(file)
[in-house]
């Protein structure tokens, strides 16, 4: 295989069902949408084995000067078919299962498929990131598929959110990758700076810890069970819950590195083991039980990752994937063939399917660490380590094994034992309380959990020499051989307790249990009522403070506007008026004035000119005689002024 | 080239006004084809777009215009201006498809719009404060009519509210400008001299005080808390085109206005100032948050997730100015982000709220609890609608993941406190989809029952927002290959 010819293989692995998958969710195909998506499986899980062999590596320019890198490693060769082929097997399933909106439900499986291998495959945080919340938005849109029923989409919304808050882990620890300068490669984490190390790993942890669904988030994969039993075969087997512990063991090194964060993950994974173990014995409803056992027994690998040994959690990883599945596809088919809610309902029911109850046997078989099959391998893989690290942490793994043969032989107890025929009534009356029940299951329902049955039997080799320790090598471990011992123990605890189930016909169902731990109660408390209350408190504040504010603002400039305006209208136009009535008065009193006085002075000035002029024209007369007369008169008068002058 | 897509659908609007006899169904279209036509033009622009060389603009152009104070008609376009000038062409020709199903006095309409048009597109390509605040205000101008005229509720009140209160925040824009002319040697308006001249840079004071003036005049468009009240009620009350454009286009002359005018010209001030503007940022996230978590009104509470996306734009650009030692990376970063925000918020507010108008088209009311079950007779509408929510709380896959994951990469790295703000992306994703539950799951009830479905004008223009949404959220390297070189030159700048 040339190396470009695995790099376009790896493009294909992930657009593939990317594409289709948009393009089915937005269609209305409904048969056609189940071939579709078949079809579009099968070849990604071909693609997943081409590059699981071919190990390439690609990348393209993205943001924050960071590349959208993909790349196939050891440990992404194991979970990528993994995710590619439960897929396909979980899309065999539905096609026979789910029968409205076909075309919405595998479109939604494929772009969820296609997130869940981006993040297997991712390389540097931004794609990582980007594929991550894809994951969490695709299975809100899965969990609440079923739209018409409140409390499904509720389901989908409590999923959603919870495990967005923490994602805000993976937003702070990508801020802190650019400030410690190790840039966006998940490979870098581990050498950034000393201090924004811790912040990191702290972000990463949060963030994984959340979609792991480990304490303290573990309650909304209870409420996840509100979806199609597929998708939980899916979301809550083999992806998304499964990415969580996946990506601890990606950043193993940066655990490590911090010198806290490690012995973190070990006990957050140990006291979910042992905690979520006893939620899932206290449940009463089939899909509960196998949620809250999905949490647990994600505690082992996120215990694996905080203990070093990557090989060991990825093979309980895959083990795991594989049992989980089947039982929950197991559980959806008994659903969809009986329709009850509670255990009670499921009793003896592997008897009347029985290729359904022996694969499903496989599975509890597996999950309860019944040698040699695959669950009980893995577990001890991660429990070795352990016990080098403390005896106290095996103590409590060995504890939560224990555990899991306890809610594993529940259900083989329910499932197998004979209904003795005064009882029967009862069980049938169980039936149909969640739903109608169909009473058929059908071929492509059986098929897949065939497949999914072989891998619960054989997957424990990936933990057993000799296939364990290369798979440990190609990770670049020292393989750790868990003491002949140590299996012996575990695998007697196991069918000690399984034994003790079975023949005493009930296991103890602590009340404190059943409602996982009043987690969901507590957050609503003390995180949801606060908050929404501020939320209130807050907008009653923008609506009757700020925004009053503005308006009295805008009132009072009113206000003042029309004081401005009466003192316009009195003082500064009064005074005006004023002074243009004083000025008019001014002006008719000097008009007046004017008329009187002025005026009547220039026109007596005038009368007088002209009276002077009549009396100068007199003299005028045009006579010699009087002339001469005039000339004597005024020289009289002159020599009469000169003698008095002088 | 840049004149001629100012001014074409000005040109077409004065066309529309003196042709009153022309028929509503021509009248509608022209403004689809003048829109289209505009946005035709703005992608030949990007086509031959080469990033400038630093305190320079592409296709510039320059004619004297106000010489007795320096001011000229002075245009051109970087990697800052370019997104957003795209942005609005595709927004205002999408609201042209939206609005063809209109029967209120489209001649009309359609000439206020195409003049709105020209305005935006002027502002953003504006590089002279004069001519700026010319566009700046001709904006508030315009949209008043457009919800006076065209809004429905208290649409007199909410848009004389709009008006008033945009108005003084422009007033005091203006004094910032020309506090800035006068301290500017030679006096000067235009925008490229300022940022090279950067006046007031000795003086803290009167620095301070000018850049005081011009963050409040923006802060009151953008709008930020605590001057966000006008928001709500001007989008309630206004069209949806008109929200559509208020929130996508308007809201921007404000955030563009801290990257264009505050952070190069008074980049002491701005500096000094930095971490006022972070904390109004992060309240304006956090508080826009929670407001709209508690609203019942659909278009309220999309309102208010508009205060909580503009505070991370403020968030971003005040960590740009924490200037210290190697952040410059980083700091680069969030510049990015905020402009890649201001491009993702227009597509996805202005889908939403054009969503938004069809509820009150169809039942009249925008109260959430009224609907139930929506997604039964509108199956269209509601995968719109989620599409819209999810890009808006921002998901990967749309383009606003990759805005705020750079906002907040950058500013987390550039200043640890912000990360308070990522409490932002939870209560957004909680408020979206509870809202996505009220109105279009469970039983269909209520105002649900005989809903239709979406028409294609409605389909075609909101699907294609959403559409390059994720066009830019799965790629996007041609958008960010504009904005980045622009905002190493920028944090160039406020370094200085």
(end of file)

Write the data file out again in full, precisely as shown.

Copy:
[in-house]
């Protein structure tokens, strides 16, 4: 295989069902949408084995000067078919299962498929990131598929959110990758700076810890069970819950590195083991039980990752994937063939399917660490380590094994034992309380959990020499051989307790249990009522403070506007008026004035000119005689002024 | 080239006004084809777009215009201006498809719009404060009519509210400008001299005080808390085109206005100032948050997730100015982000709220609890609608993941406190989809029952927002290959 010819293989692995998958969710195909998506499986899980062999590596320019890198490693060769082929097997399933909106439900499986291998495959945080919340938005849109029923989409919304808050882990620890300068490669984490190390790993942890669904988030994969039993075969087997512990063991090194964060993950994974173990014995409803056992027994690998040994959690990883599945596809088919809610309902029911109850046997078989099959391998893989690290942490793994043969032989107890025929009534009356029940299951329902049955039997080799320790090598471990011992123990605890189930016909169902731990109660408390209350408190504040504010603002400039305006209208136009009535008065009193006085002075000035002029024209007369007369008169008068002058 | 897509659908609007006899169904279209036509033009622009060389603009152009104070008609376009000038062409020709199903006095309409048009597109390509605040205000101008005229509720009140209160925040824009002319040697308006001249840079004071003036005049468009009240009620009350454009286009002359005018010209001030503007940022996230978590009104509470996306734009650009030692990376970063925000918020507010108008088209009311079950007779509408929510709380896959994951990469790295703000992306994703539950799951009830479905004008223009949404959220390297070189030159700048 040339190396470009695995790099376009790896493009294909992930657009593939990317594409289709948009393009089915937005269609209305409904048969056609189940071939579709078949079809579009099968070849990604071909693609997943081409590059699981071919190990390439690609990348393209993205943001924050960071590349959208993909790349196939050891440990992404194991979970990528993994995710590619439960897929396909979980899309065999539905096609026979789910029968409205076909075309919405595998479109939604494929772009969820296609997130869940981006993040297997991712390389540097931004794609990582980007594929991550894809994951969490695709299975809100899965969990609440079923739209018409409140409390499904509720389901989908409590999923959603919870495990967005923490994602805000993976937003702070990508801020802190650019400030410690190790840039966006998940490979870098581990050498950034000393201090924004811790912040990191702290972000990463949060963030994984959340979609792991480990304490303290573990309650909304209870409420996840509100979806199609597929998708939980899916979301809550083999992806998304499964990415969580996946990506601890990606950043193993940066655990490590911090010198806290490690012995973190070990006990957050140990006291979910042992905690979520006893939620899932206290449940009463089939899909509960196998949620809250999905949490647990994600505690082992996120215990694996905080203990070093990557090989060991990825093979309980895959083990795991594989049992989980089947039982929950197991559980959806008994659903969809009986329709009850509670255990009670499921009793003896592997008897009347029985290729359904022996694969499903496989599975509890597996999950309860019944040698040699695959669950009980893995577990001890991660429990070795352990016990080098403390005896106290095996103590409590060995504890939560224990555990899991306890809610594993529940259900083989329910499932197998004979209904003795005064009882029967009862069980049938169980039936149909969640739903109608169909009473058929059908071929492509059986098929897949065939497949999914072989891998619960054989997957424990990936933990057993000799296939364990290369798979440990190609990770670049020292393989750790868990003491002949140590299996012996575990695998007697196991069918000690399984034994003790079975023949005493009930296991103890602590009340404190059943409602996982009043987690969901507590957050609503003390995180949801606060908050929404501020939320209130807050907008009653923008609506009757700020925004009053503005308006009295805008009132009072009113206000003042029309004081401005009466003192316009009195003082500064009064005074005006004023002074243009004083000025008019001014002006008719000097008009007046004017008329009187002025005026009547220039026109007596005038009368007088002209009276002077009549009396100068007199003299005028045009006579010699009087002339001469005039000339004597005024020289009289002159020599009469000169003698008095002088 | 840049004149001629100012001014074409000005040109077409004065066309529309003196042709009153022309028929509503021509009248509608022209403004689809003048829109289209505009946005035709703005992608030949990007086509031959080469990033400038630093305190320079592409296709510039320059004619004297106000010489007795320096001011000229002075245009051109970087990697800052370019997104957003795209942005609005595709927004205002999408609201042209939206609005063809209109029967209120489209001649009309359609000439206020195409003049709105020209305005935006002027502002953003504006590089002279004069001519700026010319566009700046001709904006508030315009949209008043457009919800006076065209809004429905208290649409007199909410848009004389709009008006008033945009108005003084422009007033005091203006004094910032020309506090800035006068301290500017030679006096000067235009925008490229300022940022090279950067006046007031000795003086803290009167620095301070000018850049005081011009963050409040923006802060009151953008709008930020605590001057966000006008928001709500001007989008309630206004069209949806008109929200559509208020929130996508308007809201921007404000955030563009801290990257264009505050952070190069008074980049002491701005500096000094930095971490006022972070904390109004992060309240304006956090508080826009929670407001709209508690609203019942659909278009309220999309309102208010508009205060909580503009505070991370403020968030971003005040960590740009924490200037210290190697952040410059980083700091680069969030510049990015905020402009890649201001491009993702227009597509996805202005889908939403054009969503938004069809509820009150169809039942009249925008109260959430009224609907139930929506997604039964509108199956269209509601995968719109989620599409819209999810890009808006921002998901990967749309383009606003990759805005705020750079906002907040950058500013987390550039200043640890912000990360308070990522409490932002939870209560957004909680408020979206509870809202996505009220109105279009469970039983269909209520105002649900005989809903239709979406028409294609409605389909075609909101699907294609959403559409390059994720066009830019799965790629996007041609958008960010504009904005980045622009905002190493920028944090160039406020370094200085």